The host tried again. “So back to that descriptor, ‘incubator reform,’ what does that mean?”
“We’re working with the juvenile system. This is something that can only be done at the state level,” Owens said. “We want to put together a model here [in Utah] that works with one of the colleges here, and as that works we can take that out across the country to Chicago, Baltimore and Philadelphia, where they might not have the resources to make it happen.”
Jackie Chamberlain, spokesperson for the state Division of Juvenile Justice Services, says that Owens volunteered with incarcerated juveniles in October 2018. It wasn’t in connection with SC4Y, which didn’t exist at the time, but with a separate organization, the One Heart Project. This nonprofit helped youths at the Decker Lake Youth Center, a secure detention facility in West Valley City, build a shed to learn vocational skills. It also offered youth opportunities to get homebuilding certificates when they left the system.
While One Heart social media and news release accounts identified Owens as its executive director, Utah corporation records do not, instead listing out-of-state individuals as its leaders. Owens is identified as a registered agent — someone who can accept court papers or mail for a corporation. The nonprofit’s registration expired in January 2019.
Despite the fact the Decker shed-building effort was conducted by the One Heart Project, SC4Y’s website lists it as one of its initiatives involving “certification as Framers by Salt Lake Community College in collaboration with Utah Home Builders Association.” The website even shows a picture of a shed built “by incarcerated youth.”
Chamberlain, the state official, says SC4Y does do mentoring by Zoom with incarcerated youths at multiple juvenile facilities, giving them lessons from a state Board of Education curriculum on job-interviewing skills. However, that didn’t start until last spring — almost six months after the nonprofit was taken over by new leadership.
“Approximately 25 to 30 kids have worked with their volunteers,” Chamberlain says of the nonprofit’s work this year.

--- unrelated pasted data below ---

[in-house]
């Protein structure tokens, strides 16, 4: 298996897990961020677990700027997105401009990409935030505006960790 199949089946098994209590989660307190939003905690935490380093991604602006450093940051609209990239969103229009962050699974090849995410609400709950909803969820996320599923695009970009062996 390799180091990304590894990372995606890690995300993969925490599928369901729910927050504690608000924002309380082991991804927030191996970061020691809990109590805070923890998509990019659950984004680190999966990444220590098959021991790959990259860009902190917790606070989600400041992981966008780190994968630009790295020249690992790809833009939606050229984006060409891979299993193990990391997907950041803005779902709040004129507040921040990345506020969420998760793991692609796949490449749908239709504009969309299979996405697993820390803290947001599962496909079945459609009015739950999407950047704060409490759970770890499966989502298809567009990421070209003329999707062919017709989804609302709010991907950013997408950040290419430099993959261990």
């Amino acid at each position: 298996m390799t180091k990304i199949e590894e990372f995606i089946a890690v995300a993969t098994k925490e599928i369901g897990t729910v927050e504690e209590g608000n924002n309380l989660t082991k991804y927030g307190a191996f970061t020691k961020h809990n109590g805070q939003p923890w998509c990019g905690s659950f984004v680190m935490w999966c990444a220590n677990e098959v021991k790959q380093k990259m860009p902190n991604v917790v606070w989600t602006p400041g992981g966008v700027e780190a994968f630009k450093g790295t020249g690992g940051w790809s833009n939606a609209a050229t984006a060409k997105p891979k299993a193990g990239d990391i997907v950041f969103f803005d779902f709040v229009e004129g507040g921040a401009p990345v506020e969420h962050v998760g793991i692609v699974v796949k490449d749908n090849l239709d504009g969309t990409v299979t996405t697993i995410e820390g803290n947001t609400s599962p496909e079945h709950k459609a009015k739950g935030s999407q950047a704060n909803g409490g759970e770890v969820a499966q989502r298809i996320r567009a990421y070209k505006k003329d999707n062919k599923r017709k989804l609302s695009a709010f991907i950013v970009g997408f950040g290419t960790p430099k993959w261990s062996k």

Moss disputes the timing of the program’s beginning, and says that mentoring began in late 2019 when she took over SC4Y from Owens and that she personally facilitated mentoring classes twice a week in a secure juvenile facility.
On Jan. 8, Owens’ federal filing with the U.S. House of Representatives stated: “I’ve resigned day to day involvement as CEO [of SC4Y] but will continue compensation of $70,000/year as Founder and Board Chairman.”
The filing also stated that his 2019 salary for the nonprofit was $70,000.
According to legal experts, candidates for federal office have to take a reduced salary based on the work they do for a nonprofit.
“If campaigning means you have to step away from your duties at work, you can’t be continued to be paid your full salary,” said Bryson Morgan, attorney with Caplin & Drysdale, a Washington, D.C.-based firm that lists laws governing politics as one of its specialities.
“That results in an illegal contribution from your employer to your campaign,” Morgan said.
Months after his original disclosure, Owens filed amendments reporting smaller amounts of compensation from SC4Y.
An Aug. 27 amendment said he was paid $12,000 in 2020 and $37,409 in 2019. A Sept. 1 amendment further adjusted the 2019 amount to $35,000.
Papers filed with the state indicate SC4Y management and general salary of $29,000 paid in 2019, although it doesn’t specify how much of that went to Owens.
And Moss, who took over leadership of the nonprofit last October, said it was her understanding that Owens was compensated $35,000 in 2019. She also said that Owens has been receiving minimal consulting fees since stepping down as president.
She referred payroll questions to the Sagamore Institute, the Indiana-based think tank that is the fiduciary partner of SC4Y, with the nonprofit operating under Sagamore’s 501(c)(3) status.
The institute’s chief financial officer, Rich Westlake, stated that Owens had received $12,000 in 2020 since he had stepped back from leadership responsibilities. He said Owens had a $3,000 per month retainer but could not say when that started, saying he was new to the position and couldn’t access the information.
Summur Berrett, Owens’ daughter, is listed on state records as a director of SC4Y and on its website as “executive program coordinator.” She said the website is out of date and that her sole responsibility at the nonprofit was setting up the Sons of Serendip benefit concert for fundraising.
Berrett said she had resigned from the nonprofit in December and now works doing public relations for her father’s campaign.
When a reporter asked how much compensation she received from SC4Y — state filings indicate it paid $15,000 in employee salary and wages without identifying specific employees — Berrett said that information was “irrelevant” and hung up the phone.